Day Ten, part 2: Zealandia!

There is a night tour that can be booked for Zealandia, Wellington’s nature reserve.

Zealandia building

Sorry for the bad shot! It says "The future can longer be What is going to happen? It is What are we going to do?"

Sorry for the bad shot! It says “The future can longer be What is going to happen? It is What are we going to do?”

It starts at 8:30 p.m. and goes for 2.5 hours. Our group size was very small, about a dozen people plus two guides.

interior shot


They start with a short introduction inside the center and then take you out into the fenced reserve for a two hour bush walk. Each person was given a flashlight (or torch as they are called in New Zealand) that cast only a red beam of light– enough to see by but not enough to wreck our night vision or startle the birds. The entire reserve is surrounded by a specially designed fence to keep predators, which in this case means mammals, out of the reserve and away from the flightless birds. Obviously the birds that can fly can come and go as they want, but the reserve has provided them with a safe place to nest. That’s a male duck atop the fence. He was keeping an eye on his mate and ducklings.


duck on fence

There is a reservoir that was part of Wellington’s water supply and is still part of it’s backup supply. There were a lot of shags roosting for the night, both in trees and across the water from us on a hill where they’d built some nests. Shags are all over the world and have done quite well at the reserve.


And now for a photo of a bird that has been declared extinct not once but twice, the New Zealand Takahe! There are very few of them left in the bush, and not very many in reserves either. There is a pair of them at the reserve, and our guide brought a bit of food to put in their feeders as a lure. They were not particularly bothered by our presence and walked right around, through, and past our group.


This is the weird thing about this post. You’re not going to see one more photo! From the takahes we walked further into the bush and the guide told us how to find Little Spotted Kiwis. He stopped at a spot that had listening stations and let us hear what both the male and the female kiwi call sounds like. Kiwis are flightless nocturnal birds, and we would be using our EARS to find them– listening for their calls and for the sound of them rustling around in the forest. The guide had us walk up to where Zealandia has installed some feeding stations (up high on posts) for kakas (you’ll see some of them in my posting about Pukaha Mt. Bruce on day 12). While we enjoyed the comical and rather loud parrot antics he went off a bit from the group (of humans) to locate out first kiwi. The other guide stayed in radio contact with him. At her word we all walked– quickly but as quietly as a group of people can walk down a gravel path!– to where the first kiwi had been found. The guide had a double red light and used it to make the kiwi more visible to us in the almost total darkness that had descended while we were watching the kakas. Let me tell you this folks, there is NOTHING like seeing and hearing a real live kiwi out in the bush. It’s something that many New Zealanders don’t ever experience. This one was a male that was calling to locate his mate. Do you know how big they are?!  They’re about the size of a chicken! The kiwis are territorial, and have many different burrows within their “turf”. They will move from burrow to burrow on different days, and mates don’t necessarily sleep in the same burrow. By calling out they locate each other when they first emerge from the burrows to feed at twilight. They may or may not feed close together, but they usually keep audible contact. Our second kiwi was found a bit later in another territory and was a female. And our last kiwi encounter was really unusual to have happen on a tour (so said the guide!). It was two kiwis, both males, engaged in a bit of posturing over a territorial breach. One fellow kind of chased the other right past us on the path, and the kiwi that was fleeing bumped right into one of the men on the tour. Their eyesight is NOT their main sense! The kiwi whose turf had been invaded then walked around in the trees just off the path making rather a lot of noise– some calls and a lot more rustling than was probably needed — in order to seem bigger and tougher to the intruder. It’s a boy thing. There was an amazing moonrise that we saw from the dam at the reservoir, and then on the way back out to the visitor center we all got to see a ground weta on the footpath!! It was the main guide’s last night tour before leaving to go to the south island to work for the Department of Conservation. I think that after all the years he put into working at Zealandia, the “critters” were making sure that he had a magical last night, and I am SO glad that I was a part of the group that got to share it with him!!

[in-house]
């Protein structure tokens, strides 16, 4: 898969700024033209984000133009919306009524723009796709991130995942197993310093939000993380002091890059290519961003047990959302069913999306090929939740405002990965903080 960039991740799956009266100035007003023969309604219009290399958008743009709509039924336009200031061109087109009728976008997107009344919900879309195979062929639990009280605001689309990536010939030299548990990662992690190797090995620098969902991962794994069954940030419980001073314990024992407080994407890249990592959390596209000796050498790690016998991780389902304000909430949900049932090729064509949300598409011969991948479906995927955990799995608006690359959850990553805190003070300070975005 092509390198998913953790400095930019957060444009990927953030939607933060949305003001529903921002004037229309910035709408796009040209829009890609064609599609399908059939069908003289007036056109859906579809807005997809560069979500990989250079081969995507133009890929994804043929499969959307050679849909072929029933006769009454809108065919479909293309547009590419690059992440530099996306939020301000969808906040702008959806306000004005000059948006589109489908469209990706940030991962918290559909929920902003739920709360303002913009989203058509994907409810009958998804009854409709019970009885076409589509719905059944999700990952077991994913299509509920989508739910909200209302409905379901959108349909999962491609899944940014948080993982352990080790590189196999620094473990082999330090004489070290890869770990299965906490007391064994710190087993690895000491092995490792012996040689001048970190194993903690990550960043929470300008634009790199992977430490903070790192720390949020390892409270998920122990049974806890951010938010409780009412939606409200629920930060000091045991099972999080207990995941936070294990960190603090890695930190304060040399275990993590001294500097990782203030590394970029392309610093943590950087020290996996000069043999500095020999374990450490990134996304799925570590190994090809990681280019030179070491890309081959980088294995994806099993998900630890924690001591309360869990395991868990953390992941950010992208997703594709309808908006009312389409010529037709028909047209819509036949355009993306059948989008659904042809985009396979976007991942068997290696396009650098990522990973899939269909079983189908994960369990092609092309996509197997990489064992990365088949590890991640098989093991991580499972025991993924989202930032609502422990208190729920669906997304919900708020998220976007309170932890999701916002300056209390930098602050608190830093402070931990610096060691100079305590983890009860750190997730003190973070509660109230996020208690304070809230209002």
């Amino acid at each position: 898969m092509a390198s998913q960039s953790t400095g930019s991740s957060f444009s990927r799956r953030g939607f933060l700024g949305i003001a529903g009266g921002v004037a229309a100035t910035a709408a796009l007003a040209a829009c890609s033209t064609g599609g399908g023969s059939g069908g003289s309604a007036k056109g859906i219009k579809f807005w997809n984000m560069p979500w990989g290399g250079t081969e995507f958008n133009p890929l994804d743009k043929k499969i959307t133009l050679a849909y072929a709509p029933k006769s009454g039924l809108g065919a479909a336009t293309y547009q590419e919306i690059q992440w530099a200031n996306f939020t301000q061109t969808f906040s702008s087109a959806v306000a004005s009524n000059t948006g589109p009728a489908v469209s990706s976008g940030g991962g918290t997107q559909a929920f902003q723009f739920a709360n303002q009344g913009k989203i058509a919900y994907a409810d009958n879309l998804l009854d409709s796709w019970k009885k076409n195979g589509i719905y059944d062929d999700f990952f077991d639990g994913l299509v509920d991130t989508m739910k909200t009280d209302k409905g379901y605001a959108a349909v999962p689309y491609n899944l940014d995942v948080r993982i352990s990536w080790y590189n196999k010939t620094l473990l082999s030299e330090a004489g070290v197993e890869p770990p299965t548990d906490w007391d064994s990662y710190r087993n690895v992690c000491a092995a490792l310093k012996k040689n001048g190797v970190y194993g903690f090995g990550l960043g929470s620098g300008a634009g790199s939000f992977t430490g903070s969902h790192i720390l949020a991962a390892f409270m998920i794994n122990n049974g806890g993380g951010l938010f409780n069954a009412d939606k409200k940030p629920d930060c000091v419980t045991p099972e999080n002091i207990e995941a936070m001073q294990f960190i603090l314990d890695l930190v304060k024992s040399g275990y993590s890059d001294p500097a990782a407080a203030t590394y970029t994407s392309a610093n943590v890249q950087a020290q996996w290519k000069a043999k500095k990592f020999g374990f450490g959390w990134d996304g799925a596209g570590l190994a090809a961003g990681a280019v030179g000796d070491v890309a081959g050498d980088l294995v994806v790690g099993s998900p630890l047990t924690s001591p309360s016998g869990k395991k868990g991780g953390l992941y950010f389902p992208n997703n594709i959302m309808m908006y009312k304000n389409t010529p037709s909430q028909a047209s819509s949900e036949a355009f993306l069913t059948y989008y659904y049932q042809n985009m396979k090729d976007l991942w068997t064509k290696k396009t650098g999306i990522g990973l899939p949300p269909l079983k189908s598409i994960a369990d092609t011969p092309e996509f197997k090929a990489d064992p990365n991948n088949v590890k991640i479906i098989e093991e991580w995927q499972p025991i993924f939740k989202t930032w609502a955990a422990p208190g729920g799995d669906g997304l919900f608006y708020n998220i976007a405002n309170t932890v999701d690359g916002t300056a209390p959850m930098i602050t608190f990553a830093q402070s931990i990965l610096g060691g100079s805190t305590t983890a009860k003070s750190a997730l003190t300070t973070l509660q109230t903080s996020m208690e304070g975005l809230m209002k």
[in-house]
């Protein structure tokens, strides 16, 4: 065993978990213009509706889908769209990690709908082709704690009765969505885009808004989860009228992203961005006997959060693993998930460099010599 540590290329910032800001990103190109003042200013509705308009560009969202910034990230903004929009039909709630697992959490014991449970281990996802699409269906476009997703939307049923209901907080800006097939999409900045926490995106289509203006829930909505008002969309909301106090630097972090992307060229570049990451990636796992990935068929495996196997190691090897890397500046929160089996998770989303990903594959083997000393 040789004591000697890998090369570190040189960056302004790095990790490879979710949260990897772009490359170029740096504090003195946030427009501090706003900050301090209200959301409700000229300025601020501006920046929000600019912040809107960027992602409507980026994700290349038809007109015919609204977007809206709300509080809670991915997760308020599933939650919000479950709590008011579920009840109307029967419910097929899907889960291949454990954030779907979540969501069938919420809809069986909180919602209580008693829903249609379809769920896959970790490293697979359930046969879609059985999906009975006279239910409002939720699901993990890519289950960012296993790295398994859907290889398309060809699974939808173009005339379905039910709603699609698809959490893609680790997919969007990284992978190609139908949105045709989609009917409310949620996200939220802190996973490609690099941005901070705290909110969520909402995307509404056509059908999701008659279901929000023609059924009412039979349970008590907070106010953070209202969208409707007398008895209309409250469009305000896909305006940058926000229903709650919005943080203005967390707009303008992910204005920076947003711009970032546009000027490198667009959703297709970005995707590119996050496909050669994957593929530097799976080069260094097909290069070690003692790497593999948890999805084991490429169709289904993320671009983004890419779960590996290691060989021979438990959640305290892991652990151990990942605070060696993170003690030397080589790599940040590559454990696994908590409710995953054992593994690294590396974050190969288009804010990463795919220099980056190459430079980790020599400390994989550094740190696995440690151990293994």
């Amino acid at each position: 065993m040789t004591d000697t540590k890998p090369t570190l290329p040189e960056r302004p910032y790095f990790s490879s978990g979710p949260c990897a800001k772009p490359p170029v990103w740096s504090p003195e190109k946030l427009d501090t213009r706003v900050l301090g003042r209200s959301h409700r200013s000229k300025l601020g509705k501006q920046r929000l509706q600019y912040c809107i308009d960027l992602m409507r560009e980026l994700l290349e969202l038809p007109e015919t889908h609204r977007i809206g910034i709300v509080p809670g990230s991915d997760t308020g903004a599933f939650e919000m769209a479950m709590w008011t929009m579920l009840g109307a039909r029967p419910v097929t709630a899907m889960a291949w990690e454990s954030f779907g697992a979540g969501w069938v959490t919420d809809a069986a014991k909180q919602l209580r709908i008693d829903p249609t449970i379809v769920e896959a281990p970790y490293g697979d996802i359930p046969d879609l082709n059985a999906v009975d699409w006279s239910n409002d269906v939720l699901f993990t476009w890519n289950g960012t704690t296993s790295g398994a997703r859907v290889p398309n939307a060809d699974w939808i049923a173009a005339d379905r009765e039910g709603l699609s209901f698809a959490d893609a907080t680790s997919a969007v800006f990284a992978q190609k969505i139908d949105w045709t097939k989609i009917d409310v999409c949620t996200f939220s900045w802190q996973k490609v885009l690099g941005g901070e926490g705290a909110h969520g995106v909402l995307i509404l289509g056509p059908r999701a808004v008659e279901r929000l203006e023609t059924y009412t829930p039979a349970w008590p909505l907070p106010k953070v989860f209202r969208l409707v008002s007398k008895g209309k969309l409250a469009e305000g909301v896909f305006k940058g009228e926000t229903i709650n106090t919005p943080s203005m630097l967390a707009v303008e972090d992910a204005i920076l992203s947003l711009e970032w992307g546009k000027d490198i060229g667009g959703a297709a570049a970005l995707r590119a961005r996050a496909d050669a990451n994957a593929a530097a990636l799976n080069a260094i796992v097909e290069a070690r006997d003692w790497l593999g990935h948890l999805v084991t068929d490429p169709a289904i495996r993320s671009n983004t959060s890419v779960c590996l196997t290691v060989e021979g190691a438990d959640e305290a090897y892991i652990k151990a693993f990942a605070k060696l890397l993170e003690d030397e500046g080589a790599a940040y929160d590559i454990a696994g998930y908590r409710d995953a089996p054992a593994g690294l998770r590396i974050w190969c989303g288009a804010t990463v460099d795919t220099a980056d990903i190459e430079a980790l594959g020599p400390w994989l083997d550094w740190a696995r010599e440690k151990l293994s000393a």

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One Response to Day Ten, part 2: Zealandia!

  1. Pingback: Day Thirty Five: Walking WINDY Wellington! |

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